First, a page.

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Why This Christian Congressman Quoted A Famous Hasidic Rabbi

WASHINGTON (JTA) — “A Very Narrow Bridge” is a popular Hasidic song, one that is embraced by Jews of all denominations.

The words to it, which are  from the writings of Rabbi Nachman of Breslov, the 18th-century founder of a Hasidic sect, are “The entire world is a very narrow bridge; the main thing is to vanquish fear.”

It’s a good song for the Sabbath table, or when a friend needs solace.

Also, we now know, for a congressional hearing.

Rep. Eric Swalwell, D-Calif., who is a cable news favorite for his confrontational posture toward President Trump and who is not Jewish, quoted Rabbi Nachman in advising Rod Rosenstein, the deputy attorney general, to stay the course however hard the times.

Rosenstein, the deputy attorney general, appeared Thursday before the House of Representatives Judiciary Committee to field questions about the investigation led by special prosecutor Robert Mueller into alleged ties between Russia and Trump’s campaign and transition team. Rosenstein hired Mueller and because Attorney General Jeff Sessions has recused himself from the investigation, is the only man who can fire him.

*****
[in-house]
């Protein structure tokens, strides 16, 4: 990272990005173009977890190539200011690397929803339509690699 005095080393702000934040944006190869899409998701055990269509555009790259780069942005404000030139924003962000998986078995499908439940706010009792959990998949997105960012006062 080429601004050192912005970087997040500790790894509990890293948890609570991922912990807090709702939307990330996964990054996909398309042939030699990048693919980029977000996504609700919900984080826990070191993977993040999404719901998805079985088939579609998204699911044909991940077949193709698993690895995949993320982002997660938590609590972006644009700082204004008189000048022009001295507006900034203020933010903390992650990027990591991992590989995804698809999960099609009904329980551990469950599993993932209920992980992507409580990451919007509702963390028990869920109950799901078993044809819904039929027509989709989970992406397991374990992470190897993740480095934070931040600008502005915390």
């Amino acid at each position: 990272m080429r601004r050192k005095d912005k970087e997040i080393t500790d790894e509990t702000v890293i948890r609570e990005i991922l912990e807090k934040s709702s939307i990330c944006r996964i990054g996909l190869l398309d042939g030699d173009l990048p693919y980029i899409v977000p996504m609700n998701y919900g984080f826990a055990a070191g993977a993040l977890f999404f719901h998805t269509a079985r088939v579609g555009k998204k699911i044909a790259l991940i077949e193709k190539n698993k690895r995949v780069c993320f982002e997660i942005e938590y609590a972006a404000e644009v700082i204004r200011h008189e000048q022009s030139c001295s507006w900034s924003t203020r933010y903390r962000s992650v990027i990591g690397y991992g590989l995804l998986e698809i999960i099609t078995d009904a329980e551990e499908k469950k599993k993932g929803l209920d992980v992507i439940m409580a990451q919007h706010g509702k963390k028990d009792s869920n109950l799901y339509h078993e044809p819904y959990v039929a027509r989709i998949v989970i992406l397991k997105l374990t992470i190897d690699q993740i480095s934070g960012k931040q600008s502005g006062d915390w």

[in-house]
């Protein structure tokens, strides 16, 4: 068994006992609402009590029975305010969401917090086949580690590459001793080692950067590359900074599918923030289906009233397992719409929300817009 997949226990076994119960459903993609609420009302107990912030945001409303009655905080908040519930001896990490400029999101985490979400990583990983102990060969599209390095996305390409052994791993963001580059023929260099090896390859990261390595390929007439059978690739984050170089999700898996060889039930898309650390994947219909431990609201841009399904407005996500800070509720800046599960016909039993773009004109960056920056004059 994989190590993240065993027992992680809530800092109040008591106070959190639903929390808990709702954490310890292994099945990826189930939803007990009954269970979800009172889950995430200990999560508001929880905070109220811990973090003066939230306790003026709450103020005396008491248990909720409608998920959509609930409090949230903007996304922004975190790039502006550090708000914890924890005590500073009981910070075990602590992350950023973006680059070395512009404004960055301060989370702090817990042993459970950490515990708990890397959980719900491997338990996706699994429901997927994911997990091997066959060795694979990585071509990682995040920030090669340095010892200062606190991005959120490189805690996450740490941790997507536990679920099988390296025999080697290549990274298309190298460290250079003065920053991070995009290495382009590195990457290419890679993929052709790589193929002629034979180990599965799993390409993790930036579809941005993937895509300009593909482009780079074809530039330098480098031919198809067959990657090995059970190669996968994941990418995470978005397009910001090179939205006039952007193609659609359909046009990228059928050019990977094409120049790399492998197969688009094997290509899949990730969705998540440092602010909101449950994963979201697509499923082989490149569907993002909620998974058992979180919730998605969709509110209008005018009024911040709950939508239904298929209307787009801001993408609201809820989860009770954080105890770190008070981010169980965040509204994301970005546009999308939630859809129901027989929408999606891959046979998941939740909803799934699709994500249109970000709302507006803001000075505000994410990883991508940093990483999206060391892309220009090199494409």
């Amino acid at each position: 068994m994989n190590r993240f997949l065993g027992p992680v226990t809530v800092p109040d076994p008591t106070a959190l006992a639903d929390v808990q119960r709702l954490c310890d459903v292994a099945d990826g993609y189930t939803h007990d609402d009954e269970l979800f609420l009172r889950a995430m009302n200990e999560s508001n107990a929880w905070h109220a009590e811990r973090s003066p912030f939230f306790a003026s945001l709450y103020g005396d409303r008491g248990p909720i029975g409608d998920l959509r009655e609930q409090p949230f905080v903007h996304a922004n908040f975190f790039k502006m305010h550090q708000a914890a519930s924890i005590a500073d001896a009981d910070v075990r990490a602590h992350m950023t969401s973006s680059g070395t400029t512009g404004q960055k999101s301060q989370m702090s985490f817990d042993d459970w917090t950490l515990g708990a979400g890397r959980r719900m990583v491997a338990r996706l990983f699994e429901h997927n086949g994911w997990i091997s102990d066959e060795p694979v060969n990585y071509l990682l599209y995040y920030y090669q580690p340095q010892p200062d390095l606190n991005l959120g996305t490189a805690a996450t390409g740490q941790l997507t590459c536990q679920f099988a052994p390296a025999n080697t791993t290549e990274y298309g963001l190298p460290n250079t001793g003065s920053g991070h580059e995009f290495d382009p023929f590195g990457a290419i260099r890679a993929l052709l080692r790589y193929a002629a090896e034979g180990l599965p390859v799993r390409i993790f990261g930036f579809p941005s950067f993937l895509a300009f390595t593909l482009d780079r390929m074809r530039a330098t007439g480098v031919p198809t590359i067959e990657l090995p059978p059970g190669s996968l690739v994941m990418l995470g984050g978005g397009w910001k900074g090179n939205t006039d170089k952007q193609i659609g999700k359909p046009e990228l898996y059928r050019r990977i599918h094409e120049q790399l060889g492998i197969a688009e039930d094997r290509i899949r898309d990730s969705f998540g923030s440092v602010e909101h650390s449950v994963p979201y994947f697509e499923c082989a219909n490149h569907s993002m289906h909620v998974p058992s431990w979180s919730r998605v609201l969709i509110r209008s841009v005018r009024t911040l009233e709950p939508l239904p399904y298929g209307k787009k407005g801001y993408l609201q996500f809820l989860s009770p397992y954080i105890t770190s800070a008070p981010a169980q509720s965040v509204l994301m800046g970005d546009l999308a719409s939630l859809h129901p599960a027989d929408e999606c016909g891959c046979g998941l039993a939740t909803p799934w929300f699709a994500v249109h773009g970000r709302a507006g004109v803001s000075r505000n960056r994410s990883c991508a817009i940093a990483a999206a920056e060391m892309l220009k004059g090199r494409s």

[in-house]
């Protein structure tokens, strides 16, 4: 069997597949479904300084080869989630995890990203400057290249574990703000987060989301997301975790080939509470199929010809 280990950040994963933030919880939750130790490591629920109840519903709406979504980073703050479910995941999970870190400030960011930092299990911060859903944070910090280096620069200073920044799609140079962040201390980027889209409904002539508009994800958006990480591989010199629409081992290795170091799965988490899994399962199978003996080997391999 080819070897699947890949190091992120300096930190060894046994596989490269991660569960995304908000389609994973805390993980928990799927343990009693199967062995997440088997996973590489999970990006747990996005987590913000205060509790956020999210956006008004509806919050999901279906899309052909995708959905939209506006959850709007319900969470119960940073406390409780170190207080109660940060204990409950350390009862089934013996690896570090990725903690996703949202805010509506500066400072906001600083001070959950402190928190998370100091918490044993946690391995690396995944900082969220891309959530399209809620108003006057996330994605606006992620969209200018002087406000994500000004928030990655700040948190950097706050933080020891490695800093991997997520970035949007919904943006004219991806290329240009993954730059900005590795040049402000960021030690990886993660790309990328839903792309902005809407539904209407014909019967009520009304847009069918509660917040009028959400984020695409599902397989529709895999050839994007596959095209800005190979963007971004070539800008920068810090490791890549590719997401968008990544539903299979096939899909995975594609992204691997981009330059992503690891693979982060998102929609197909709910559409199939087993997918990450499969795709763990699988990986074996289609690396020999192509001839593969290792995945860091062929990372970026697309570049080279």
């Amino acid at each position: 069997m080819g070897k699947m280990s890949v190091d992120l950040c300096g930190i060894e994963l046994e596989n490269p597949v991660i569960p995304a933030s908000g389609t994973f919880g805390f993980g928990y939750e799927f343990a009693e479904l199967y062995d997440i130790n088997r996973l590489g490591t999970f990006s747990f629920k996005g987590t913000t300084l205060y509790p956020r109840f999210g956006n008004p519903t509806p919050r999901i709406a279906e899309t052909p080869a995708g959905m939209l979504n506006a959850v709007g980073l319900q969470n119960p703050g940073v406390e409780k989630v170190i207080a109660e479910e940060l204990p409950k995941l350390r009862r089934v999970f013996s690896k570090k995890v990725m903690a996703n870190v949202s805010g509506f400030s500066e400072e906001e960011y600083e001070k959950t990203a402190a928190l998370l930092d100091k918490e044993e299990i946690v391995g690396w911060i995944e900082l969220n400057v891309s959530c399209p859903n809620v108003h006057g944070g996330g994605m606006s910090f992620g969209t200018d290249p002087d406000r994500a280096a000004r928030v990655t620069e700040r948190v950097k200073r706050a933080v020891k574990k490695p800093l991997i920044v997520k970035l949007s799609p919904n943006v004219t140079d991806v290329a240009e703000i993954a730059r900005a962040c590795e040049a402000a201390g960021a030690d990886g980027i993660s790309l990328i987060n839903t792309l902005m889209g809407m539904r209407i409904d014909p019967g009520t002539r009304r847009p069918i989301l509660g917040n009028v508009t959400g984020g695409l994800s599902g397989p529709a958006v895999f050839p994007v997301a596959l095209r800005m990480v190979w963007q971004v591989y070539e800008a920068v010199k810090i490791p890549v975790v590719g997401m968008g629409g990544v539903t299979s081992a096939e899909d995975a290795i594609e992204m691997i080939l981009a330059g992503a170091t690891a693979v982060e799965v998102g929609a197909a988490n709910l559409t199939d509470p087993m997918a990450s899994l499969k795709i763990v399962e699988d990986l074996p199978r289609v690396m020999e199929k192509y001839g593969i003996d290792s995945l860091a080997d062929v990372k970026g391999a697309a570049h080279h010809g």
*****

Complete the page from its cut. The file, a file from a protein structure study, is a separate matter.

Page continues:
Rosenstein repeatedly defended Mueller against calls by Republicans that the special prosecutor should step down because of allegations of bias on his team.

Swalwell had a sometimes tense exchange with Rosenstein, who refused to divulge the nature or even frequency of his conversations with Trump. Swalwell wanted to know if Trump was attempting to influence Rosenstein or press him to fire Mueller. But Swalwell also made clear he admired his forbearance in defending Mueller and advised him to stay the course.

“Mr. Deputy Attorney General, your investigation is a very narrow bridge,” Swalwell said. “The important part, I believe for our country is for you to not be afraid. In these trying times, we need you to be fearless. We have a president who is willing to involve himself in ongoing investigations that involve he and his family.”

I asked Swalwell about the quote’s origins. “It’s a quote from Rabbi Nachman of Bratslav,” he said in an email. “Occasionally, it comes to mind.”

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